As a last word of encouragement and, at the same time, a most gratifying information, the Archangel reveals to Mary that her elderly and barren cousin Elizabeth is now an expectant mother in her sixth month of pregnancy. This final argument was offered in order "to prove that nothing can be impossible with God."
Mary, unshaken in her profound humility, replied: "Behold the handmaid of the Lord; be it done to me according to thy word." This reply was Mary's consent, a consent awaited by heaven and earth. The Archangel Gabriel departed from Mary to bring to all the Angels the glorious tidings of the Incarnation of the Word.
It seems very probable that Gabriel, the Archangel of the Annunciation, was given special charge of the Holy Family of Nazareth. He was probably the Angel who brought "good tidings of great joy" to the shepherds "keeping night watches over their flock," the night that Christ was born of the Virgin Mary in Bethlehem. We notice, on this occasion, the same procedure of first assuaging fear and surprise, as had been the case at Mary's Annunciation by Gabriel: "Fear not, for, behold, I bring you good tidings of great joy.... This day is born to you a Savior, who is Christ the Lord, in the city of David." Who else could be the messenger of such good tidings, but he who had promised them through the prophet Daniel, and announced them to Mary, Gabriel the Archangel?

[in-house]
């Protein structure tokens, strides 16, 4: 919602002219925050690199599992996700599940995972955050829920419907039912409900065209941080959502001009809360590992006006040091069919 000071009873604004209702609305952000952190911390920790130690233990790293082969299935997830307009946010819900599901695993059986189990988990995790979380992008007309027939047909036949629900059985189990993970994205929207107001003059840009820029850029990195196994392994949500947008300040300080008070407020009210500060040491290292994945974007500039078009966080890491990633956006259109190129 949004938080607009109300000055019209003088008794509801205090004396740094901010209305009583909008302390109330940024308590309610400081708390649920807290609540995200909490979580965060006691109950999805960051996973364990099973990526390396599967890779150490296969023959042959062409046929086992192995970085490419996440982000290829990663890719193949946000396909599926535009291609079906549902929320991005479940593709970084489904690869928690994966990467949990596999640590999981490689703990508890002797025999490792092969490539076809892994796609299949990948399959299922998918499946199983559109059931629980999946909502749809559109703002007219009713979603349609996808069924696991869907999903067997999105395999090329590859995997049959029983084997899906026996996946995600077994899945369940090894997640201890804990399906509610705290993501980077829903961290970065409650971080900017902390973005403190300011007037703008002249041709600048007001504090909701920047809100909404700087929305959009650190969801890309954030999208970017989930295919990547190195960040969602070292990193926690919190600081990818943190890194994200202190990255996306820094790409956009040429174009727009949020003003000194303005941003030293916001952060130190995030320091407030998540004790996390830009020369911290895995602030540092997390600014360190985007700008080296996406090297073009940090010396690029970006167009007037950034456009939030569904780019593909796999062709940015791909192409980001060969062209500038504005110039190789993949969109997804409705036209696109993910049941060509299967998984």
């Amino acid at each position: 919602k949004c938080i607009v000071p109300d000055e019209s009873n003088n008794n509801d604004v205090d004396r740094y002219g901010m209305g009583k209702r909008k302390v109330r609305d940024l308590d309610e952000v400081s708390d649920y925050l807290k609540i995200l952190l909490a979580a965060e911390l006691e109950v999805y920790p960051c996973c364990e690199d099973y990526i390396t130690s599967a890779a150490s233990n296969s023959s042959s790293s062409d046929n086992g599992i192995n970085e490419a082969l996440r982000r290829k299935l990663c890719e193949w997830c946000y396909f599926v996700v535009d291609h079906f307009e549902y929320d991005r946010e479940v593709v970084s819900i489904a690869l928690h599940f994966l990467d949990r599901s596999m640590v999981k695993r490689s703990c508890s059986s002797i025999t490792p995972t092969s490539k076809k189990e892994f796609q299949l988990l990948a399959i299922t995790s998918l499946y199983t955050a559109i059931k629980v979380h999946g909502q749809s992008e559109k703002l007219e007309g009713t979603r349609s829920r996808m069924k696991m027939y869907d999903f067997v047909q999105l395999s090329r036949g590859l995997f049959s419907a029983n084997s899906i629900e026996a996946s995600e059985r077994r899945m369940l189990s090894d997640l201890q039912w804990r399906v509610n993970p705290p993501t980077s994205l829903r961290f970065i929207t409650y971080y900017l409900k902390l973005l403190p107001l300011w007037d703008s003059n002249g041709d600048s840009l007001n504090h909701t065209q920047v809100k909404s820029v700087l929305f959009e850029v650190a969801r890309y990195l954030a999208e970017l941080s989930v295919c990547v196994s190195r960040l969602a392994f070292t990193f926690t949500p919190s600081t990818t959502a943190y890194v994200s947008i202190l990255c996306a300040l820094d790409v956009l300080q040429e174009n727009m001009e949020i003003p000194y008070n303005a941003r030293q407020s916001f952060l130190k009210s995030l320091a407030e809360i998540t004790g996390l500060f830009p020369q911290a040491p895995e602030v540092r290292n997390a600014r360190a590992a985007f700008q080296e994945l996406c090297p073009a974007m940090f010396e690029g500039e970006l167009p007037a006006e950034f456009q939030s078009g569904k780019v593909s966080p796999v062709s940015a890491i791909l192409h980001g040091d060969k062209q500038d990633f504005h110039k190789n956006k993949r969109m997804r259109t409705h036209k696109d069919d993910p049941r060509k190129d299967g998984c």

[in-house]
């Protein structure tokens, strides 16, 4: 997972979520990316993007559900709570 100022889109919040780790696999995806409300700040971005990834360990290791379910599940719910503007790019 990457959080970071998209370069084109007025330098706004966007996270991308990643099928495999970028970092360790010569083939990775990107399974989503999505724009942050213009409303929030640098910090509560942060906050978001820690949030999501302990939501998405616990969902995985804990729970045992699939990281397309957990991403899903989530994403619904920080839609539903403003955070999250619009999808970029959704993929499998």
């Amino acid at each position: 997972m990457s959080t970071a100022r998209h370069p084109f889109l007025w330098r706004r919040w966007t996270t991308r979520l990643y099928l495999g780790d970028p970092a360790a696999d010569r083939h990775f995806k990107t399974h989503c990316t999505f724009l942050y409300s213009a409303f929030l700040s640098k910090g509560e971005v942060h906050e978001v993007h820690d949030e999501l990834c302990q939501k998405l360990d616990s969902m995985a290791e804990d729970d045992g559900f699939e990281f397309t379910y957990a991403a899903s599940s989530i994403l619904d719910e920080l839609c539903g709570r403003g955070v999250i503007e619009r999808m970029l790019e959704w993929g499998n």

Having delivered the joyful message, the Archangel is joined suddenly by a vast multitude of the heavenly hosts, singing for the first time in this valley of tears the canticle of the celestial Sion. It was fitting that the Archangel of Redemption should intone the canticle of human redemption: "Suddenly there was with the Angel a multitude of the heavenly army, praising God, and saying: Glory to God in the highest, and on earth peace to men of good will."
Gabriel's duties towards the Messias did not come to an end with his birth. Gabriel was probably the Angel who "appeared in sleep to Joseph," first in Bethlehem when he warned him saying: "Arise, and take the child and his mother, and flee into Egypt, and be there until I shall tell you. For it will come to pass that Herod will seek the child to destroy him." After the death of Herod the Angel appeared to Joseph again in Egypt to tell him to bring the child and his mother back into the land of Israel.
Gabriel who is "the strength of God" must have been the Angel mentioned by Saint Luke, in his narrative of Christ's agony in the garden: "And there appeared to him an Angel from heaven, strengthening him." It was fitting that the Angel who had witnessed the Savior's agony, and who had announced His coming to both the Old and New Testament, should also be the first to announce to the world the Savior's Resurrection, His triumph over sin and death on Easter morning: "An Angel of the Lord descended from heaven, and coming rolled back the stone, and sat upon it. And his countenance was as lightning, and his raiment as snow."